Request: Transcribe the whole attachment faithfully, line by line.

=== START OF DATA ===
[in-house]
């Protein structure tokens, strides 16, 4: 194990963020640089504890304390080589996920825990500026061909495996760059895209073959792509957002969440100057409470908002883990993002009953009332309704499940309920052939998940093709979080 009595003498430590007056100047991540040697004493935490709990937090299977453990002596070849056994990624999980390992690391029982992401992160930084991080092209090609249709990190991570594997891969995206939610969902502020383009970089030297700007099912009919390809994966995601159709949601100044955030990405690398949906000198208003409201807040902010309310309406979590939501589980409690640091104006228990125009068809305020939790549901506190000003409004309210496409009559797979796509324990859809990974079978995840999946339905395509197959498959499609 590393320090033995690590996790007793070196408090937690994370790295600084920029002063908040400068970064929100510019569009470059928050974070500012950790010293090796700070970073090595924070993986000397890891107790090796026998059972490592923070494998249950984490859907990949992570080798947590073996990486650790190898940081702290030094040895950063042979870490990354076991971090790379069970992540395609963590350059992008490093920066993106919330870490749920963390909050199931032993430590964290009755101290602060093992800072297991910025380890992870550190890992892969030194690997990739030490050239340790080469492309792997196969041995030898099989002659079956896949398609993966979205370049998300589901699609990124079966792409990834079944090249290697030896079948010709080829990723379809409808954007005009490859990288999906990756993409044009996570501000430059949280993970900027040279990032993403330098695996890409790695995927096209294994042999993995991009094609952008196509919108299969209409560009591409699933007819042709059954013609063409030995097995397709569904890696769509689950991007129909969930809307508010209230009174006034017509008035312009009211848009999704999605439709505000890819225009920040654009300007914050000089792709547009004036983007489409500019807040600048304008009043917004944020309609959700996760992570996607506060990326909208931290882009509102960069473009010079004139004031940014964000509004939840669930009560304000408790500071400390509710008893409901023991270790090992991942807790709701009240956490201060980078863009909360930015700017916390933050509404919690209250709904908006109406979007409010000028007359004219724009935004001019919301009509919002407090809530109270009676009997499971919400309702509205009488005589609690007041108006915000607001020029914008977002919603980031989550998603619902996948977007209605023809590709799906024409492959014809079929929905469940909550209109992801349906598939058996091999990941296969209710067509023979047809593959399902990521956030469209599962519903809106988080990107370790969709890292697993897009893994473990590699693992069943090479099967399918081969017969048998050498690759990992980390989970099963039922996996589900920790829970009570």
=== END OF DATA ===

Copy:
[in-house]
């Protein structure tokens, strides 16, 4: 194990963020640089504890304390080589996920825990500026061909495996760059895209073959792509957002969440100057409470908002883990993002009953009332309704499940309920052939998940093709979080 009595003498430590007056100047991540040697004493935490709990937090299977453990002596070849056994990624999980390992690391029982992401992160930084991080092209090609249709990190991570594997891969995206939610969902502020383009970089030297700007099912009919390809994966995601159709949601100044955030990405690398949906000198208003409201807040902010309310309406979590939501589980409690640091104006228990125009068809305020939790549901506190000003409004309210496409009559797979796509324990859809990974079978995840999946339905395509197959498959499609 590393320090033995690590996790007793070196408090937690994370790295600084920029002063908040400068970064929100510019569009470059928050974070500012950790010293090796700070970073090595924070993986000397890891107790090796026998059972490592923070494998249950984490859907990949992570080798947590073996990486650790190898940081702290030094040895950063042979870490990354076991971090790379069970992540395609963590350059992008490093920066993106919330870490749920963390909050199931032993430590964290009755101290602060093992800072297991910025380890992870550190890992892969030194690997990739030490050239340790080469492309792997196969041995030898099989002659079956896949398609993966979205370049998300589901699609990124079966792409990834079944090249290697030896079948010709080829990723379809409808954007005009490859990288999906990756993409044009996570501000430059949280993970900027040279990032993403330098695996890409790695995927096209294994042999993995991009094609952008196509919108299969209409560009591409699933007819042709059954013609063409030995097995397709569904890696769509689950991007129909969930809307508010209230009174006034017509008035312009009211848009999704999605439709505000890819225009920040654009300007914050000089792709547009004036983007489409500019807040600048304008009043917004944020309609959700996760992570996607506060990326909208931290882009509102960069473009010079004139004031940014964000509004939840669930009560304000408790500071400390509710008893409901023991270790090992991942807790709701009240956490201060980078863009909360930015700017916390933050509404919690209250709904908006109406979007409010000028007359004219724009935004001019919301009509919002407090809530109270009676009997499971919400309702509205009488005589609690007041108006915000607001020029914008977002919603980031989550998603619902996948977007209605023809590709799906024409492959014809079929929905469940909550209109992801349906598939058996091999990941296969209710067509023979047809593959399902990521956030469209599962519903809106988080990107370790969709890292697993897009893994473990590699693992069943090479099967399918081969017969048998050498690759990992980390989970099963039922996996589900920790829970009570």